Bats have highly vascularized wings (i.e., rich in blood vessels) that supply the wing membrane with oxygen and other nutrients. Because of this circulation, damage to the wing membrane can heal very quickly. An unusual feature of the bat wing circulation is sphincters (muscular valves) that can close off blood flow to the capillaries and shunt blood directly from the arteries to the veins. It is not exactly known when and why this is done. Some biologists believe that the sphincters are closed and blood flows through the shunts during flight. The sphincters may open during rest to allow blood to flow into the capillaries and nourish the wing membrane. A problem that exists for wing circulation is that the flapping of the wings creates a centrifugal force that impedes the flow of blood back to the heart, causing pooling in the extreme ends of the wings. To compensate for this, the veins of the wings have regions in between venous valves that contract rhythmically. These have been referred to as "venous hearts." When venous hearts contract, the vein is constricted and pushes venous blood back towards the heart. The valves in mammalian veins prevent back flow, ensuring that blood will only travel in one direction. Bat blood is capable of carrying more oxygen per fl oz (ml) than other mammals. In fact, it carries more oxygen than bird blood. It appears that this is accomplished by increasing the concentration of red blood cells (RBC), which contain the iron pigment heme that binds to oxygen. Bat blood has smaller individual RBCs than normally found in mammals and a larger number of RBCs within the same circulating blood volume. These smaller cells also provide a relatively larger surface area for gas exchange to occur. The actual mechanism of bat circulation is still not completely understood. For budding bat biologists, the bat circulatory system offers many research possibilities because little experimentation has been done on many aspects of this system.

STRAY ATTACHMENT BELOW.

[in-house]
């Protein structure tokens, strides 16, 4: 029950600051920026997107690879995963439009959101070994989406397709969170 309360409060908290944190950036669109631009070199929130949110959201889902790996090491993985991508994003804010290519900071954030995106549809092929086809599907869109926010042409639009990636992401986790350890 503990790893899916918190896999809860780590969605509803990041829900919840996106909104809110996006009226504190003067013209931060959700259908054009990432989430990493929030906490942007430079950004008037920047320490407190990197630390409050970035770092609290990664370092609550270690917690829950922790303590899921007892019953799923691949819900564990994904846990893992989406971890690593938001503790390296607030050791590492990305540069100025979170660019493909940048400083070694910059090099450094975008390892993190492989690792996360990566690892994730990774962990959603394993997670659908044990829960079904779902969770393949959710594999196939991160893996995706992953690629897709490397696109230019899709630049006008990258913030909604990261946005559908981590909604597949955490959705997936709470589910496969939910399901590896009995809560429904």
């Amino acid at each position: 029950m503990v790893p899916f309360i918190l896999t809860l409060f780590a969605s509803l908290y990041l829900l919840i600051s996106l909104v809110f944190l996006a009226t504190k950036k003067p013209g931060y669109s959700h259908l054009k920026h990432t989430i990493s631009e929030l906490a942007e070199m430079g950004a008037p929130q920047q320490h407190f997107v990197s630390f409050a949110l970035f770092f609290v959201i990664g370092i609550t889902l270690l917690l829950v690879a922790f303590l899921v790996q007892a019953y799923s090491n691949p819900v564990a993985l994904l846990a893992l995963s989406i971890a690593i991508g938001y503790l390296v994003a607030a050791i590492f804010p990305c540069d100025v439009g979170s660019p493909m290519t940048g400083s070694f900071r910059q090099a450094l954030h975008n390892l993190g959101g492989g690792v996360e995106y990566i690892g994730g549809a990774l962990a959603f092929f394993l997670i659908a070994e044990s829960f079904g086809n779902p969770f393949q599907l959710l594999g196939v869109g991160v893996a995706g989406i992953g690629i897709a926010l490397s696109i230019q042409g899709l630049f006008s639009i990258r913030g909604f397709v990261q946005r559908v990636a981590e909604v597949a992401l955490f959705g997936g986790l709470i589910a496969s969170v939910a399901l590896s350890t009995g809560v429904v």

Bat lungs are larger than the lungs of terrestrial mammals, but they do not contain the respiratory volume found in birds. The alveoli, the tiny sacs that help form the respiratory membrane, are smaller in the bat lungs than in the lungs of other mammals. The smaller the alveoli are, the greater the functional surface area for gas exchange. In addition, the alveoli are richly endowed with capillaries that bring a rich flow of blood for gas exchange. Bats are superior to other mammals at extracting oxygen from the environment, approaching the capability of birds. Bats do not have the lung volume of birds, but they have high respiratory rates that facilitate aeration. The high respiratory rates are also believed to be associated with heat removal via water vapor.
Bats own the night sky
Bats are extremely successful nocturnal mammal fliers. Their anatomy, physiology, and ecology are a finely tuned integration of many different body organs and organ systems that enable these animals to dominate the night sky. Bat adaptations for flight include more than just wings. The diet consists of high-calorie food that is easy to digest, assimilate, and pass quickly through the gut. They have solved thermoregulatory problems ranging from the heat loss due to small size to the heat load of flight metabolism. The cardiovascular and respiratory systems are highly adapted for efficient distribution. All of these adaptations work together efficiently to make the bat a well-integrated nighttime flying machine.
Anderson, D. F., and S. Eberhardt. Understanding Flight. New York: McGraw-Hill, 2001.
Fenton, M. Bats. New York: Checkmark Books, 2001.
Fenton, M. Just Bats. Toronto: University of Toronto Press, 1983.
Hall, L., and G. Richards. Flying Foxes: Fruit and Blossom Bats of Australia. Malabar, FL: Krieger Publishing Company, 2000.
Hildebrand, M. Analysis of Vertebrate Structure, 4th edition. New York: John Wiley & Sons, Inc., 1995.